Awhile ago, I wrote a post about those breast cancer support group members who were more of an albatross to me than a help. You can read about it here.
Within the last year or so, two of the three offending, most insidious group members, D and S, contacted me. As I haven’t had a good rant in awhile, it’s time to unleash my first rant of 2018. The third toxic group member’s name is G, and I doubt she will contact me, but I will rant about her anyway.
You called less than a year ago to touch base and to tell me you heard about faculty layoffs at my college and you interrogated me about my job security. Prior to our conversation, you had left your typical bossy voicemail message, “Call in!” and a bossy e-mail message “Report in!” So, I called you up, not because I like you, but mostly out of obligation and because one of my flaws has been that I am too nice to oppressors.
During that conversation, I found out you had had a prophylactic mastectomy planned in spring. I wished you the best of luck and a quick recovery. I was glad that your recurrence didn’t seem to metastasize.
I ignored your disparaging question, “Are you still living in that little house in suburbia?” (I know, you are better than me because you live in downtown Chicago, the center of the universe.) I didn’t even bother to tell you we moved to another little house in suburbia. What’s the point? You never have had full conversations with me. You just call me to dig up and, ultimately, share any dirt on me to your other support group cohorts. Every time I called you in need of support, you would get off the phone within two minutes, using the excuse, “I’ve gotta go. I have something in the oven,” or “I must run, honey.” When you needed support, on the contrary, you expected me to linger on the phone with you.
The last time we spoke, you had questions about my single mastectomy and TRAM flap reconstruction. I told you I no longer remembered any details, but truth is, I was miffed: you had never even bothered to remember that I had a bilateral mastectomy and DIEP flap reconstruction, even though we had talked in depth several times prior about the procedure.
Our support group friend Faun had the single mastectomy and TRAM flap, not me.
I am not Faun. Rinse. Repeat.
Oh, and here’s a fond memory: When I was preparing for my surgery, you told me that my bilateral mastectomy and reconstruction choice was not in my medical best interest, even though my doctors fully supported my decision.
I know, I know. Your doctors are better than mine. You’ve said so a billion times.
After our last record-setting 15-minute conversation, you got off the phone, and I then deleted your phone number from my contact list.
You are deranged.
Last week, you oddly sent me a friend request on Facebook — even though we haven’t communicated in more than 10 years.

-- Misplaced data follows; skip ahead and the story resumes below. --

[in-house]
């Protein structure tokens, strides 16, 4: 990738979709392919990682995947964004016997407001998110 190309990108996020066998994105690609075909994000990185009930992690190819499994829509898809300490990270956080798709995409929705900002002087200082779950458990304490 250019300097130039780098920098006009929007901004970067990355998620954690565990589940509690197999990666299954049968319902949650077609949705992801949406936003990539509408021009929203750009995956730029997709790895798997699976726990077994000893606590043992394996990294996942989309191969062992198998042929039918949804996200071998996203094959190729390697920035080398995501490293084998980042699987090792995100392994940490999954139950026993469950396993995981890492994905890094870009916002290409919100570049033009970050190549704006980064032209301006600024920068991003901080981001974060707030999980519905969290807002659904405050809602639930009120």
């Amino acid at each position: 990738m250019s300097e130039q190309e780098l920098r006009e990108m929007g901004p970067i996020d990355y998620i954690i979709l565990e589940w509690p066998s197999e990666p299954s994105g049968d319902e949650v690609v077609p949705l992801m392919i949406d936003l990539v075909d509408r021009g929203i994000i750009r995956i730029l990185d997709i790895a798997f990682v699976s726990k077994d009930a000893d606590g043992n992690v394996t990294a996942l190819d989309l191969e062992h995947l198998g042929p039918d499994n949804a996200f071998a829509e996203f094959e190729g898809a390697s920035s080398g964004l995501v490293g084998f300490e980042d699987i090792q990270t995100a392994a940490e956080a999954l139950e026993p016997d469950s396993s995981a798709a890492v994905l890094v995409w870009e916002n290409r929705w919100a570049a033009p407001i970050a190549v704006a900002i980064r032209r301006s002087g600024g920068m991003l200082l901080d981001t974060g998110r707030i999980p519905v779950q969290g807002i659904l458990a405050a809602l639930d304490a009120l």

The only reason I can see for you to get in touch with me is to find out what’s going on in my life and report back to the rest of the insidious group.
When I was a regular member of the support group, you always made it a point to tell me that your doctors and hospital were superior to mine and that all the cancer research in the world was done at your hospital, not mine.
I repeatedly told you that you were not supporting me, but you continued to throw this petty shit around.
And I remember what you did. When a male breast cancer patient tried to join our support group at Gilda’s Club Chicago, you ostracized him and made him feel like a nothing. I told you that he has breast cancer and deserves our support, but you went to the head of Gilda’s Club and flatly told her that a man does not belong in a breast cancer support group, especially since we were all women. So he was asked to leave.
The support group would have been better off if you left instead.
And the time you told me not to adopt a child. That this was not the right choice for me. Who do you think you are to try making decisions for me? I may be significantly younger than you, but the truth is, I’m an adult, capable of making my own decisions. So between the my-doctors-are-better-than-yours and do-not-adopt-a-child episodes, I decided it was in my best interest to sever ties with you.
So imagine my surprise, after more than 10 years of being out of touch with you, you send me a Facebook friend request. Between you and D, there are too many assholes trying to contact me for my comfort.
Because you want to once again intrude upon my life. You don’t miss communicating with me; you miss communicating about me.
I’m not your punching bag.
So go away.
Oh and by the way, I deleted your Facebook friend request.
Thankfully, you haven’t attempted to get in touch with me since our big blow-up over 10 years ago. You won’t. You regularly have a litany of all the people you hate. That’s the bulk of your phone and in-person conversations. I know because whenever you would call me, which happened to be every fucking day, all you would do is complain about all the people who did you wrong.
I didn’t know boundaries then. But I do now.
Over 10 years ago, when you told me that the group felt I wasn’t ready to adopt a child and that my dream of motherhood was not meant to come true, I yelled at you and hung up on you. We never communicated again — thankfully. I’m sure I’ve since been the subject of many conversations between you, S, and D. But I don’t care.
Just try to send me a Facebook friend request. I dare you. I will feel delirious when I delete your request.
And to all three of you, my life is rich with wonderful friends and family. I don’t need any of you.
The only thing we ever had in common was cancer. So goodbye, toxic trio.
Have you had problems with people in support groups? Feel free to share.
Have you ever joined a support group? What has the experience been like for you?
Tags: breast cancer, breast cancer support group, cancer support group, nonsupportive people, support group, toxic people